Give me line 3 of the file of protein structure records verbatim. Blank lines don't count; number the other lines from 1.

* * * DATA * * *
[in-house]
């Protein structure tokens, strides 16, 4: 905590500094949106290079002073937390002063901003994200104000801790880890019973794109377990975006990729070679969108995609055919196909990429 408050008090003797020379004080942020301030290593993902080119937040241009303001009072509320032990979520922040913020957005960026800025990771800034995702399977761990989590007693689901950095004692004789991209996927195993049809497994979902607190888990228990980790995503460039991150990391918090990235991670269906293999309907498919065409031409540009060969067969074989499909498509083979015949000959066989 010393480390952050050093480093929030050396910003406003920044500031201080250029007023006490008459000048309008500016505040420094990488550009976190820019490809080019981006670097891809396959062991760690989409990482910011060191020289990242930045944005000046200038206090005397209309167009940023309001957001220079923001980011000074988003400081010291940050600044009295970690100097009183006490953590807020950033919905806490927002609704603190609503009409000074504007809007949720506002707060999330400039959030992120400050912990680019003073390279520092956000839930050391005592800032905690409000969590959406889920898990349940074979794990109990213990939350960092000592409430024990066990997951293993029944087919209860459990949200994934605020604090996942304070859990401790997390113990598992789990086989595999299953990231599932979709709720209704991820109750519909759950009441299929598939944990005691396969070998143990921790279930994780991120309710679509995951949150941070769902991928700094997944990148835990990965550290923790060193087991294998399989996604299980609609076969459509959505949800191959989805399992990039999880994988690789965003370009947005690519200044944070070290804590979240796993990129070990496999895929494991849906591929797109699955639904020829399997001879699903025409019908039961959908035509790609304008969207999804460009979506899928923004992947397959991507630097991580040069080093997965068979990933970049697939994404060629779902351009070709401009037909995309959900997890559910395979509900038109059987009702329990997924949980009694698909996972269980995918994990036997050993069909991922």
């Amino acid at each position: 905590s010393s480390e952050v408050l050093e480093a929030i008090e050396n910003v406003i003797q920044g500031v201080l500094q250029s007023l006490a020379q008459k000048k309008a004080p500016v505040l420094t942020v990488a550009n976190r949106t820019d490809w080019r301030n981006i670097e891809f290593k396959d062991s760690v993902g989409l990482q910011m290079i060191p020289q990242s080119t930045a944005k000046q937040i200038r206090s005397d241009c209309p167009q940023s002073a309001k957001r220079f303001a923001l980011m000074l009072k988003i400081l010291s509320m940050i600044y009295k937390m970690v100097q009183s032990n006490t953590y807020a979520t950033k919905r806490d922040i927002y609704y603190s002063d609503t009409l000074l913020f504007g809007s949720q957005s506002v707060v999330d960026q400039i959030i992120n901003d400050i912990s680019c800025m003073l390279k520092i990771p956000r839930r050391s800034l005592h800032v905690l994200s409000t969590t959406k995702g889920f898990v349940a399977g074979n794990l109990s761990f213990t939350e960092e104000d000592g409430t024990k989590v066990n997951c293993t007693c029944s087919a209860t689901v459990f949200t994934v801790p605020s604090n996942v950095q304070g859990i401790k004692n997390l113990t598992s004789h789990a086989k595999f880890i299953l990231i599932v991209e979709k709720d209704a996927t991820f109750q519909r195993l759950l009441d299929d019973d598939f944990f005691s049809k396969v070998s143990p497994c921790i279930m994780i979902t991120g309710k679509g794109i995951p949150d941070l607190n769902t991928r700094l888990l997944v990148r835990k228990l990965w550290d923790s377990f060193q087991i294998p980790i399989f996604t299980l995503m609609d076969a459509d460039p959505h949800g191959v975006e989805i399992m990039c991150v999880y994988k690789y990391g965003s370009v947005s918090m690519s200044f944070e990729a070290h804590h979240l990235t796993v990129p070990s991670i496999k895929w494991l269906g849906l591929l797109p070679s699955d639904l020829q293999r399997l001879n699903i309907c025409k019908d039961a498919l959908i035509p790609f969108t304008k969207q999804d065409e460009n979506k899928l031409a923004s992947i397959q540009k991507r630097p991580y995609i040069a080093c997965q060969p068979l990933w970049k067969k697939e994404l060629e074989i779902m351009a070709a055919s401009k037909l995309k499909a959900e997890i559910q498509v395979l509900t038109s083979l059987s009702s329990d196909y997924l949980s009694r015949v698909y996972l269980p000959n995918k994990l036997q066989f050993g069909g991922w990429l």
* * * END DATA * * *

């Amino acid at each position: 905590s010393s480390e952050v408050l050093e480093a929030i008090e050396n910003v406003i003797q920044g500031v201080l500094q250029s007023l006490a020379q008459k000048k309008a004080p500016v505040l420094t942020v990488a550009n976190r949106t820019d490809w080019r301030n981006i670097e891809f290593k396959d062991s760690v993902g989409l990482q910011m290079i060191p020289q990242s080119t930045a944005k000046q937040i200038r206090s005397d241009c209309p167009q940023s002073a309001k957001r220079f303001a923001l980011m000074l009072k988003i400081l010291s509320m940050i600044y009295k937390m970690v100097q009183s032990n006490t953590y807020a979520t950033k919905r806490d922040i927002y609704y603190s002063d609503t009409l000074l913020f504007g809007s949720q957005s506002v707060v999330d960026q400039i959030i992120n901003d400050i912990s680019c800025m003073l390279k520092i990771p956000r839930r050391s800034l005592h800032v905690l994200s409000t969590t959406k995702g889920f898990v349940a399977g074979n794990l109990s761990f213990t939350e960092e104000d000592g409430t024990k989590v066990n997951c293993t007693c029944s087919a209860t689901v459990f949200t994934v801790p605020s604090n996942v950095q304070g859990i401790k004692n997390l113990t598992s004789h789990a086989k595999f880890i299953l990231i599932v991209e979709k709720d209704a996927t991820f109750q519909r195993l759950l009441d299929d019973d598939f944990f005691s049809k396969v070998s143990p497994c921790i279930m994780i979902t991120g309710k679509g794109i995951p949150d941070l607190n769902t991928r700094l888990l997944v990148r835990k228990l990965w550290d923790s377990f060193q087991i294998p980790i399989f996604t299980l995503m609609d076969a459509d460039p959505h949800g191959v975006e989805i399992m990039c991150v999880y994988k690789y990391g965003s370009v947005s918090m690519s200044f944070e990729a070290h804590h979240l990235t796993v990129p070990s991670i496999k895929w494991l269906g849906l591929l797109p070679s699955d639904l020829q293999r399997l001879n699903i309907c025409k019908d039961a498919l959908i035509p790609f969108t304008k969207q999804d065409e460009n979506k899928l031409a923004s992947i397959q540009k991507r630097p991580y995609i040069a080093c997965q060969p068979l990933w970049k067969k697939e994404l060629e074989i779902m351009a070709a055919s401009k037909l995309k499909a959900e997890i559910q498509v395979l509900t038109s083979l059987s009702s329990d196909y997924l949980s009694r015949v698909y996972l269980p000959n995918k994990l036997q066989f050993g069909g991922w990429l």